In my last Chart of the Week (COTW), Interest(ing) Income, we explored the positive side of higher interest rates for corporations that were flush with high cash levels on their balance sheets. With higher interest rates came higher levels of interest income and an additional source of funds (the rich really do get richer in a higher-rate environment).
The flip side of this equation — for heavy users of debt (the U.S. government included, but that is a separate topic), it is getting very expensive. The cost of borrowing and refinancing debt is now skyrocketing, as exhibited by the recent surge in coupon rates for newly issued corporate bonds.
Companies with debt coming due in the near term will now have to pay significantly more to refinance debt maturities. Over the past few decades, refinancing debt was not much of a concern as lower and lower interest rates resulted in a seemingly endless supply of ever-cheapening money.
This created some bad behavior and lax attitudes, where taking on more and more debt was not punished but ultimately encouraged. Many corporations obliged the markets, taking on debt to make splashy acquisitions and prioritize stock repurchases over a conservative balance sheet.
But today, for the first time in nearly 40 years, this refinancing benefit has ended. The math has dramatically changed, with the cost of refinancing debt now resulting in coupon rates for new issues that are 50% to 100% higher for some companies. As a result, interest expense moving forward will jump higher and interest coverage (operating income divided by interest expense) will plummet. Below is a recent example demonstrating this new financial reality:
- Hanesbrands Inc. recently refinanced its maturing debt to extend its debt maturity. Since the company did not have enough cash on hand to pay off this debt, it needed to issue new debt to satisfy its repayment. As this week’s chart shows, the old bond had a coupon rate of 4.63% and the company had $157 million in annual interest expense. After the refinancing, the newly issued bond required a coupon rate of 9% (a 95% increase), which increased the company’s annual interest expense to an estimated $287 million (83% increase).1
As Scott Ellis mentioned in last week’s COTW, the technical strength in the high-yield bond market has been incredible, providing support for credit spreads and lower-rated companies. Simply put, there is way more cash chasing the current supply of corporate bonds available. But in these types of technically strong situations, it is still important to focus on the underlying fundamentals. The fundamental picture, while seemingly stable so far on the earnings side of the equation, has changed significantly on the interest-expense side of the equation — and we would be wise to acknowledge this changing math.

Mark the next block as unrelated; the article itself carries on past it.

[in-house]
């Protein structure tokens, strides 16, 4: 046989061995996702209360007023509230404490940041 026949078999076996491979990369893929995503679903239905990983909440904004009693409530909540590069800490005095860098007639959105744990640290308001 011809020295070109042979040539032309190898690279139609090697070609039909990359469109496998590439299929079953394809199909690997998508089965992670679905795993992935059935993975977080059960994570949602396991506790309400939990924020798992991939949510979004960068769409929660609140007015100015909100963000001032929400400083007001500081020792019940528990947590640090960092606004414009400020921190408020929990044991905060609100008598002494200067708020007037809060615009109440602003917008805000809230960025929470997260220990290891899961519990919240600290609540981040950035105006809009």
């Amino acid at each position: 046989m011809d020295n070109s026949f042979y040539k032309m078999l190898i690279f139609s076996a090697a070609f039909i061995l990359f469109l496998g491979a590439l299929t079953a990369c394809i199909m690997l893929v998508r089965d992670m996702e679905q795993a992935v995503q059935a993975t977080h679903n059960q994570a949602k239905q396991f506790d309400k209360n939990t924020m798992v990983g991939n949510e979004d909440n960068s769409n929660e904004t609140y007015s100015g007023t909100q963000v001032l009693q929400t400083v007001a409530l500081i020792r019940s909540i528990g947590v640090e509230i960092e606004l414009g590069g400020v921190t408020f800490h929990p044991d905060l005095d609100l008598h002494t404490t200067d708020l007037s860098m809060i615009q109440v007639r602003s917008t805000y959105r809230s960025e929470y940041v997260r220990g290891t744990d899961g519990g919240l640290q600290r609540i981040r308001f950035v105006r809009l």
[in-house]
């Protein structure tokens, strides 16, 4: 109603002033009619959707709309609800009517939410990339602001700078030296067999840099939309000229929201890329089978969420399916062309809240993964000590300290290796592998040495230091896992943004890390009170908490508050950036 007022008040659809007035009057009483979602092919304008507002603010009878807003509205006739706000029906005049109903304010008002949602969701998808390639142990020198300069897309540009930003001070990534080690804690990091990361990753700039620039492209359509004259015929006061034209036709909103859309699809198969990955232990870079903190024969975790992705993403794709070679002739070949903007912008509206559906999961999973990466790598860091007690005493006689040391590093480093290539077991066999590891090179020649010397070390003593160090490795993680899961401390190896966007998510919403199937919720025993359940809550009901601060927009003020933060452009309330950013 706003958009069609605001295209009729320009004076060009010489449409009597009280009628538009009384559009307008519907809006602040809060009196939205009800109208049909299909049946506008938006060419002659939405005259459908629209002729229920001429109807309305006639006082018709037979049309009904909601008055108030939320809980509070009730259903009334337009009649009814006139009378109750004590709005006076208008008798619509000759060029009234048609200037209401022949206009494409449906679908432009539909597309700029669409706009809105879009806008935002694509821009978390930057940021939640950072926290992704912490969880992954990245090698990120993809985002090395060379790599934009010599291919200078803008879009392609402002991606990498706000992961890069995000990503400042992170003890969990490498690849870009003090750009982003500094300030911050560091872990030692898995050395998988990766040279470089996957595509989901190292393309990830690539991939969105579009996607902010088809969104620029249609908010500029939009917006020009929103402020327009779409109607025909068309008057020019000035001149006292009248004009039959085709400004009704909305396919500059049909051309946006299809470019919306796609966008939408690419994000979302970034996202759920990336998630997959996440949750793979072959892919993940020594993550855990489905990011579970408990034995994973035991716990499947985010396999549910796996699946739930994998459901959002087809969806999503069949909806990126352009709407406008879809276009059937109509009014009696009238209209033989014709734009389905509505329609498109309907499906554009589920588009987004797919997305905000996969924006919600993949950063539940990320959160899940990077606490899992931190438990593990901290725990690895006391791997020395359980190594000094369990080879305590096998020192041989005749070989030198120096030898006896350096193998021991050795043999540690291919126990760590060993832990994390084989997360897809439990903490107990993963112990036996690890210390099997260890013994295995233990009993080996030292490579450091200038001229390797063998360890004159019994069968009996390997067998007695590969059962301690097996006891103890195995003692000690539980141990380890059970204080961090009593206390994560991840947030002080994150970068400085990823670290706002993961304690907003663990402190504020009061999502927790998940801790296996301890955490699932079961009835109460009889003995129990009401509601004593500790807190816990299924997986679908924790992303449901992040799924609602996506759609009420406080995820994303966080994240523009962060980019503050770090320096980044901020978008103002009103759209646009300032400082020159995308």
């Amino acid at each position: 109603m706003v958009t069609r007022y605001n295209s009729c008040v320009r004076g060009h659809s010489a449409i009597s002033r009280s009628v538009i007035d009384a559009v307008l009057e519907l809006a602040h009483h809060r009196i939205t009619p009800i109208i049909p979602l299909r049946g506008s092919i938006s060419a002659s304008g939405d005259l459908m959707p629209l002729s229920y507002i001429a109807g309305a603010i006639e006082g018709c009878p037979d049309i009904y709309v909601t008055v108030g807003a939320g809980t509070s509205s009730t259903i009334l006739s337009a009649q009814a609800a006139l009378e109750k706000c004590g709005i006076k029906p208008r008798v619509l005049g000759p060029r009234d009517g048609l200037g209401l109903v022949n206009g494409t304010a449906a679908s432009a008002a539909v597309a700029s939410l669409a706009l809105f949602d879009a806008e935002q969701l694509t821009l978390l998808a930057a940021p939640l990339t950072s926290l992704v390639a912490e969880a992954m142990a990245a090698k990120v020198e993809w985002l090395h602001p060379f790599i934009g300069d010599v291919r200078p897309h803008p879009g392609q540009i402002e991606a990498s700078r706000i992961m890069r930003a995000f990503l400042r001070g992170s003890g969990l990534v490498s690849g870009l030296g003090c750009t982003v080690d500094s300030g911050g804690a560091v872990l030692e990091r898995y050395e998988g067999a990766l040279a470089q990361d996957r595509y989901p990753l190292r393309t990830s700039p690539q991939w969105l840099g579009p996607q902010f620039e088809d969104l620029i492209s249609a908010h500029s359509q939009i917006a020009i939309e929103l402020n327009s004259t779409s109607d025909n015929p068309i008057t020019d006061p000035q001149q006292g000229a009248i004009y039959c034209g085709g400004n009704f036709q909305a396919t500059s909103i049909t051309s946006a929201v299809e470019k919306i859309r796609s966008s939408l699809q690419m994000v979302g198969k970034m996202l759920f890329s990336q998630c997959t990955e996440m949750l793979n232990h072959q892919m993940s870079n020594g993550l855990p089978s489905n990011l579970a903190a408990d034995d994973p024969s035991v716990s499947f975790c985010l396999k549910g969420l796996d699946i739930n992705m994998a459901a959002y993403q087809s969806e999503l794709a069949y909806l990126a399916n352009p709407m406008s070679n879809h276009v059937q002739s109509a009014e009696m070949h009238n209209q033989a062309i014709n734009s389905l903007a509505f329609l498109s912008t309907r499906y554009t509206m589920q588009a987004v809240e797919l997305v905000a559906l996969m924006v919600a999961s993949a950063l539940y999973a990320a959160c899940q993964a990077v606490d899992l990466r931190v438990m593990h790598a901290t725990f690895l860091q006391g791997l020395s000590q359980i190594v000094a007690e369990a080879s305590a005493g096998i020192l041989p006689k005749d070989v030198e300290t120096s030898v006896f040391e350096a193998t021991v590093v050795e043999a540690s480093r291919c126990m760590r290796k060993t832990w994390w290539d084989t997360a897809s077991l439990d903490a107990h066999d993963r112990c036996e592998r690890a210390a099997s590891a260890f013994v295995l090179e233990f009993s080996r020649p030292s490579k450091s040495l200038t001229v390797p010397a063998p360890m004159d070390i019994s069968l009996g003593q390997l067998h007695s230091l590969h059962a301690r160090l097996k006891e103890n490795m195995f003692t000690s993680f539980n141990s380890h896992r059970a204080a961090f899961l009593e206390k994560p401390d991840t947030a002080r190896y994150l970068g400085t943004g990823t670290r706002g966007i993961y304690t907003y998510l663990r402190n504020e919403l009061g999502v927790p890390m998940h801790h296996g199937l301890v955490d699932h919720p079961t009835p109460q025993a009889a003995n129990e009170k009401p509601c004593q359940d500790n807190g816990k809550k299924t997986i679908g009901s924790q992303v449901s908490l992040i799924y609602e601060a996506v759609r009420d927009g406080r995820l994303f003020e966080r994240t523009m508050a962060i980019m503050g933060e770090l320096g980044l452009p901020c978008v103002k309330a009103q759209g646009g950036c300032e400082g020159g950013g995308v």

So much of investing requires an assessment or estimation of the unknown. However, solid analysis should start by answering all of the knowns first. In this way, we can be more accurate and realistic regarding any judgments we need to make as investors.
For example, gauging a company’s profitability from year to year can be pretty tricky. So many factors play a role in a company’s success and certain environments can make this work even more challenging. But being open-minded and recognizing all of the apparent risks can help avoid risk while adding value for shareholders. Being aware of industry cycles and other macro factors can help bottom-up security selection, and this higher-interest-rate situation is just one clear example.
The impact of higher interest rates is not intangible. It is a real cost that will create a widening gap — between companies with really good balance sheets and capital allocation strategies, and those that have survived merely because of ever-cheapening debt.
1Stifel – Estimate Update for Extended Hanesbrands Debt Maturities; 3/14/2023
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